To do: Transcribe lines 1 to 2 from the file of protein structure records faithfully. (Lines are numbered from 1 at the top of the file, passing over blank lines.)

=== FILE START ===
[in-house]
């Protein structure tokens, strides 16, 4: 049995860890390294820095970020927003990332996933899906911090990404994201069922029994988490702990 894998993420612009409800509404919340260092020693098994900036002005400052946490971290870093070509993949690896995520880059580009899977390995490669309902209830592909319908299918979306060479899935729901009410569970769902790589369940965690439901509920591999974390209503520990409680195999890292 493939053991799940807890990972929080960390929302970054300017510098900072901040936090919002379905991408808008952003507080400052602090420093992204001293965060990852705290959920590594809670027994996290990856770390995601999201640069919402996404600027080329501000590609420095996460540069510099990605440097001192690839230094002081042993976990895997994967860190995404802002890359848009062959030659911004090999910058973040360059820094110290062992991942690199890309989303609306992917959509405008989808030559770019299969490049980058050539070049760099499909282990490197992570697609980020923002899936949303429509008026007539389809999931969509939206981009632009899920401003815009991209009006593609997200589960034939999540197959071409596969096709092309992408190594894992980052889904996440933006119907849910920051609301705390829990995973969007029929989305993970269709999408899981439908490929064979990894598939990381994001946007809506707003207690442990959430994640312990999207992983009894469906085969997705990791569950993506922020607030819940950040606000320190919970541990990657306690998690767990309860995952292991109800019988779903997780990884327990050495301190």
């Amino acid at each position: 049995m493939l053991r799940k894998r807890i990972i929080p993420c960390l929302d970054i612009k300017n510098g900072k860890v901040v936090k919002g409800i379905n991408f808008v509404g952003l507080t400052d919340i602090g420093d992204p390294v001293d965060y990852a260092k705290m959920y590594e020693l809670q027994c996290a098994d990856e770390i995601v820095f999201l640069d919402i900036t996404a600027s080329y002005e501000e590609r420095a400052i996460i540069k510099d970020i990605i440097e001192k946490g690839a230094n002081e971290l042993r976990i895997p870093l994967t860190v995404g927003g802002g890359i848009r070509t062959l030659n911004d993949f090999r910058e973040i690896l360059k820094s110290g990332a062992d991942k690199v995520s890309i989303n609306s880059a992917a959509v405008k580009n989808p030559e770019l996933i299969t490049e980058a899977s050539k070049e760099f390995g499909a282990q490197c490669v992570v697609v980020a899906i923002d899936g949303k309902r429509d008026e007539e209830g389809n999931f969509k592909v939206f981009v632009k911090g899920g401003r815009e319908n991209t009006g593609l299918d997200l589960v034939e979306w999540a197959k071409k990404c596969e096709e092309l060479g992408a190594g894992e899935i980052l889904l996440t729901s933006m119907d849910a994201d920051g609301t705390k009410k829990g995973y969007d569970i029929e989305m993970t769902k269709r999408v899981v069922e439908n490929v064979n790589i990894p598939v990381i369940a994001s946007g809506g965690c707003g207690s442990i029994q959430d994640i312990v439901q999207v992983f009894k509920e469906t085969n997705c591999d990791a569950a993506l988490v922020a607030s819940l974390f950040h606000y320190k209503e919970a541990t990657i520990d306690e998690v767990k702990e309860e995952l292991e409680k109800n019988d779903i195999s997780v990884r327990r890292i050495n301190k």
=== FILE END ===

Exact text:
[in-house]
């Protein structure tokens, strides 16, 4: 049995860890390294820095970020927003990332996933899906911090990404994201069922029994988490702990 894998993420612009409800509404919340260092020693098994900036002005400052946490971290870093070509993949690896995520880059580009899977390995490669309902209830592909319908299918979306060479899935729901009410569970769902790589369940965690439901509920591999974390209503520990409680195999890292 493939053991799940807890990972929080960390929302970054300017510098900072901040936090919002379905991408808008952003507080400052602090420093992204001293965060990852705290959920590594809670027994996290990856770390995601999201640069919402996404600027080329501000590609420095996460540069510099990605440097001192690839230094002081042993976990895997994967860190995404802002890359848009062959030659911004090999910058973040360059820094110290062992991942690199890309989303609306992917959509405008989808030559770019299969490049980058050539070049760099499909282990490197992570697609980020923002899936949303429509008026007539389809999931969509939206981009632009899920401003815009991209009006593609997200589960034939999540197959071409596969096709092309992408190594894992980052889904996440933006119907849910920051609301705390829990995973969007029929989305993970269709999408899981439908490929064979990894598939990381994001946007809506707003207690442990959430994640312990999207992983009894469906085969997705990791569950993506922020607030819940950040606000320190919970541990990657306690998690767990309860995952292991109800019988779903997780990884327990050495301190």